The Crimson found itself down a goal again at 14:57 after fourth-liner Matt Radoslovich fired a Ryan Priem rebound under Grumet-Morris's right pad. But the team again responded quickly. On the power play at 16:17 after a Collins high-stick, Harvard worked the puck around the zone. Moore pushed the puck to fellow senior Brett Nowak along the low boards. Nowak found sophomore defenseman Noah Welch open on the blue line, and he in turn passed down to Pettit near the top of the right circle. Pettit wound up and fired a hard slap shot on net that junior forward Tyler Kolarik got a piece of, and the game was tied 2-2 with less than 3 minutes to play in the period.
With 16 seconds left in the first, Lannon was given a five-minute major penalty for butt-ending and a game disqualification. The Crimson was able to slip unscathed through those last 16 seconds skating 4-on-3, but the start of the second brought the promise of a 4:44 BU power play. It looked like that stretch would be the crucial part of the game, as the Terriers had a chance to bury Harvard. When the Crimson managed to kill off that extended man-advantage, the momentum swung toward Harvard.
Pressuring Fields, the Crimson took its first lead of the game at 8:33. Nowak had the puck along the lower boards in the BU zone. He pushed the puck along the boards to Kolarik, who looped towards the net, shielding the puck, and released a shot. Nowak and Kolarik both followed the shot and, after Fields made the initial save, Nowak poked home the rebound to give Harvard a 3-2 advantage.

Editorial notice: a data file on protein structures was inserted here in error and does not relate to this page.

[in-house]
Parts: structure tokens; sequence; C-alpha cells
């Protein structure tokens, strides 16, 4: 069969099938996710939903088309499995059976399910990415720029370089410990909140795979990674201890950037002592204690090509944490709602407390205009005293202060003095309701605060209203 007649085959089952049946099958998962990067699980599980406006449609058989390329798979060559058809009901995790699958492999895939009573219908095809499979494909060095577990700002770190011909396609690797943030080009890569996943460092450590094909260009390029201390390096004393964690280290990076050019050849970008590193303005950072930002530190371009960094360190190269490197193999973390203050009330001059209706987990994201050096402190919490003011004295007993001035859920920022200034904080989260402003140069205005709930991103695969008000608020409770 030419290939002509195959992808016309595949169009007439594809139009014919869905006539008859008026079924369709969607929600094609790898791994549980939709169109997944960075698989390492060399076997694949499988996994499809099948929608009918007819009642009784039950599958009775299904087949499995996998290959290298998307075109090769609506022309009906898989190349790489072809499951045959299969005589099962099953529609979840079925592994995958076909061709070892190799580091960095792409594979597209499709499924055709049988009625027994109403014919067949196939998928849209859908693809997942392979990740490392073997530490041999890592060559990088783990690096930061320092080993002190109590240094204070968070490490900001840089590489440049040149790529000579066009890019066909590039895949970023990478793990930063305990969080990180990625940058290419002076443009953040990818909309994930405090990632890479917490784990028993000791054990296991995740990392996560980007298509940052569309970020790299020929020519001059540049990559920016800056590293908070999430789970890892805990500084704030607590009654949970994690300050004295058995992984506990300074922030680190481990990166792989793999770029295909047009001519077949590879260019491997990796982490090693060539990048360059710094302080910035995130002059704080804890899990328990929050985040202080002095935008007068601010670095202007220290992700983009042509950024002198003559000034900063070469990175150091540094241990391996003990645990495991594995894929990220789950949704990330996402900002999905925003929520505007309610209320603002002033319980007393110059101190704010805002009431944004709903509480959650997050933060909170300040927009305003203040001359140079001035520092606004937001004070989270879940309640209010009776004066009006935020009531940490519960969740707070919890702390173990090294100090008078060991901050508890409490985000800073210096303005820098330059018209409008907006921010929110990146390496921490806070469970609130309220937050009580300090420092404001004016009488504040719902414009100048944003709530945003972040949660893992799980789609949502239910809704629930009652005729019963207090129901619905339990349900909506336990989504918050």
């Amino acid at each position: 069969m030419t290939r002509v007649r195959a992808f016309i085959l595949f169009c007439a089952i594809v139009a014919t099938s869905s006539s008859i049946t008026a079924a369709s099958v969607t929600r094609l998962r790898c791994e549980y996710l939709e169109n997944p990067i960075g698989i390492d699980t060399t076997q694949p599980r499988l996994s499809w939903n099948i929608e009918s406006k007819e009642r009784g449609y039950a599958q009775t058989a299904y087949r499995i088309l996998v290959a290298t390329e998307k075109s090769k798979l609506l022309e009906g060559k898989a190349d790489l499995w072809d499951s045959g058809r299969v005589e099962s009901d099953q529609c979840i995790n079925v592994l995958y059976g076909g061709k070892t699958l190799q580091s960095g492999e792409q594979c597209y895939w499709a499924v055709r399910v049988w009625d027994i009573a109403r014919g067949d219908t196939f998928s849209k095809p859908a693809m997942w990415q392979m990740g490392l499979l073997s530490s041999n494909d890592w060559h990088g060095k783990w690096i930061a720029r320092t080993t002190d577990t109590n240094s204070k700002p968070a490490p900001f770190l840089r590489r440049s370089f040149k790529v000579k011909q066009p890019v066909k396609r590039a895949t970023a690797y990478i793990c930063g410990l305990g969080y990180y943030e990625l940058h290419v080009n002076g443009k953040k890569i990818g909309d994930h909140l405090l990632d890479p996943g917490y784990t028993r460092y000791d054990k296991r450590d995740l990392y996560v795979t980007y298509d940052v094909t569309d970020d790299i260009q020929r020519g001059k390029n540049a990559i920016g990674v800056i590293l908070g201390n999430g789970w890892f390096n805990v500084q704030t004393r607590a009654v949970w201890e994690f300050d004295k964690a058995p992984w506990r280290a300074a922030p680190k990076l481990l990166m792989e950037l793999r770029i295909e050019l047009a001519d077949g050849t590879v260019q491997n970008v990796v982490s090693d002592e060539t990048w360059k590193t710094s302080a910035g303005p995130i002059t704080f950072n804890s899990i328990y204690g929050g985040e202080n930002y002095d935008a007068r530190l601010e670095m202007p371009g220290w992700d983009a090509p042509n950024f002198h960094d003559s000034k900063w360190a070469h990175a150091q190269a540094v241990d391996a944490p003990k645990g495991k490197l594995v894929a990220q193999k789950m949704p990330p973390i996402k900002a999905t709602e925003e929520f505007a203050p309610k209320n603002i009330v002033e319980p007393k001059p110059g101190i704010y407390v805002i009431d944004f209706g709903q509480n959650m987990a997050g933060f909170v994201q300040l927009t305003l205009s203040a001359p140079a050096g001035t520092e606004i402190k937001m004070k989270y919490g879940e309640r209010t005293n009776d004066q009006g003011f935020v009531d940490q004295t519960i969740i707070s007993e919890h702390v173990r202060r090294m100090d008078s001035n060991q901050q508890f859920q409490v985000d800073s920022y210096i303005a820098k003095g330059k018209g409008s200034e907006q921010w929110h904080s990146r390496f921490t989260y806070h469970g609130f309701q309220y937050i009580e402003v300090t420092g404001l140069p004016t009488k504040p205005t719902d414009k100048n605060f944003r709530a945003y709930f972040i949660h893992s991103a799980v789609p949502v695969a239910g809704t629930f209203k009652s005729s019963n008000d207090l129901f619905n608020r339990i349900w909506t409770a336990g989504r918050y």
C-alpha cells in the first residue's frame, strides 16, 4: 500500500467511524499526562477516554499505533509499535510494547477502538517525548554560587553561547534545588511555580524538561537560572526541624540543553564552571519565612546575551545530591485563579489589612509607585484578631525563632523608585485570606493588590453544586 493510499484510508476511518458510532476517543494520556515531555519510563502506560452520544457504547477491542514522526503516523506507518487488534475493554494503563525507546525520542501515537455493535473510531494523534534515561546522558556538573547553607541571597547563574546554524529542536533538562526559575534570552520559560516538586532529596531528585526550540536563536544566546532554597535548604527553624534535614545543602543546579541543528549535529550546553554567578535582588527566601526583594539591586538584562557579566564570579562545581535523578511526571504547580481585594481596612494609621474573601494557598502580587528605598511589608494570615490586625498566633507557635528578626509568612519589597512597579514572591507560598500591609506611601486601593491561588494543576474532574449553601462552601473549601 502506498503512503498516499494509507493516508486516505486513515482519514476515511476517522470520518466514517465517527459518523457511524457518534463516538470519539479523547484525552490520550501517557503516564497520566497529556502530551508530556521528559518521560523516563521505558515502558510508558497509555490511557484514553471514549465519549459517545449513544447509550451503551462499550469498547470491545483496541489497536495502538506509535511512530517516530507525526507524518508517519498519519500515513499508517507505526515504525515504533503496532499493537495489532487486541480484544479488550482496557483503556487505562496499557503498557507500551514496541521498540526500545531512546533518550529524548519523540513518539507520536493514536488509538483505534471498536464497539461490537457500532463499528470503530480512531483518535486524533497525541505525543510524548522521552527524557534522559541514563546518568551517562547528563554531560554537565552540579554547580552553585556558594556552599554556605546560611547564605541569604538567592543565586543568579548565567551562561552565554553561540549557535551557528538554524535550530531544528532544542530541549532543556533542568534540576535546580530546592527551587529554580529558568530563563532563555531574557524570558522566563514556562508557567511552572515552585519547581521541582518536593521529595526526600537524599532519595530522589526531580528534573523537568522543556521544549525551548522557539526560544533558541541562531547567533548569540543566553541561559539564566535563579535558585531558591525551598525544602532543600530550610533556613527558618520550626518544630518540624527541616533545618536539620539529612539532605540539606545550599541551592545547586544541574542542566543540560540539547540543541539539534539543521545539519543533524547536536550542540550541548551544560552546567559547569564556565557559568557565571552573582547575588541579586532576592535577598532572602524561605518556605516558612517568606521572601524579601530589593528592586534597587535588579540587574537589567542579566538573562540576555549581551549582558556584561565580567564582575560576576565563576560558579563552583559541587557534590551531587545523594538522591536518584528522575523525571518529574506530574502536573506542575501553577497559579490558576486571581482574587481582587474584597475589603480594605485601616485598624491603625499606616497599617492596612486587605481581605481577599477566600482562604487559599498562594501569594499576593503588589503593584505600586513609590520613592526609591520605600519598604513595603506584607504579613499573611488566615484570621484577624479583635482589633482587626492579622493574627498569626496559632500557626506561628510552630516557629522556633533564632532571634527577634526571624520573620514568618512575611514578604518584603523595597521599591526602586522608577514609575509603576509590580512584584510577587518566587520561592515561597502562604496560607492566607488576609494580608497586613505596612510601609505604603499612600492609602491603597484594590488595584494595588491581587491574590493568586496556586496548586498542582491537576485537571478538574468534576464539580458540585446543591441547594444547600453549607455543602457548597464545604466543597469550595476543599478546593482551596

After assuming the lead, the Crimson continued to control play, outshooting the Terriers by eight and winning 28 faceoffs to BU’s three in the second period.
But though Harvard had the momentum and was far superior at the dot, the second period would end tied after Brad Zancanaro skated into the Crimson zone down the middle of the ice. Flanked by linemate Ken Magowan and Skladany, Zancanaro took advantage of a free lane to the net, wristing a hard shot over Grumet-Morris's glove but just under the crossbar.
"I don't think there's any question the Zancanaro goal was the biggest goal of the game," BU coach Jack Parker said.
If nothing else, it helped dull some of the momentum Harvard had developed throughout the second. The rest of that momentum would soon vanish amidst the Terrier barrage at the top of the third.
Mazzoleni felt his team lacked the defensive intensity it needed to play BU, noting that the Crimson had some great individual efforts, but didn’t put forth a cohesive team effort. He particularly emphasized the role of Moore, who scored his 29th point in his last 13 games. The Harvard captain, who finished his career with 147 points—good for 11th all-time at Harvard—on the strength of that late-season run, was again the team's most consistent offensive option.
"I thought Dominic Moore was exceptional tonight," Mazzoleni said. "I've never seen anyone dominate a game the way he did faceoff-wise, and I thought he was just a force out there.
"I thought he was head and shoulders the best player on the ice," Mazzoleni continued. "What you saw tonight shows you the kind of winner he is in the way he went out."
—Staff writer Timothy M. McDonald can be reached at email@example.com.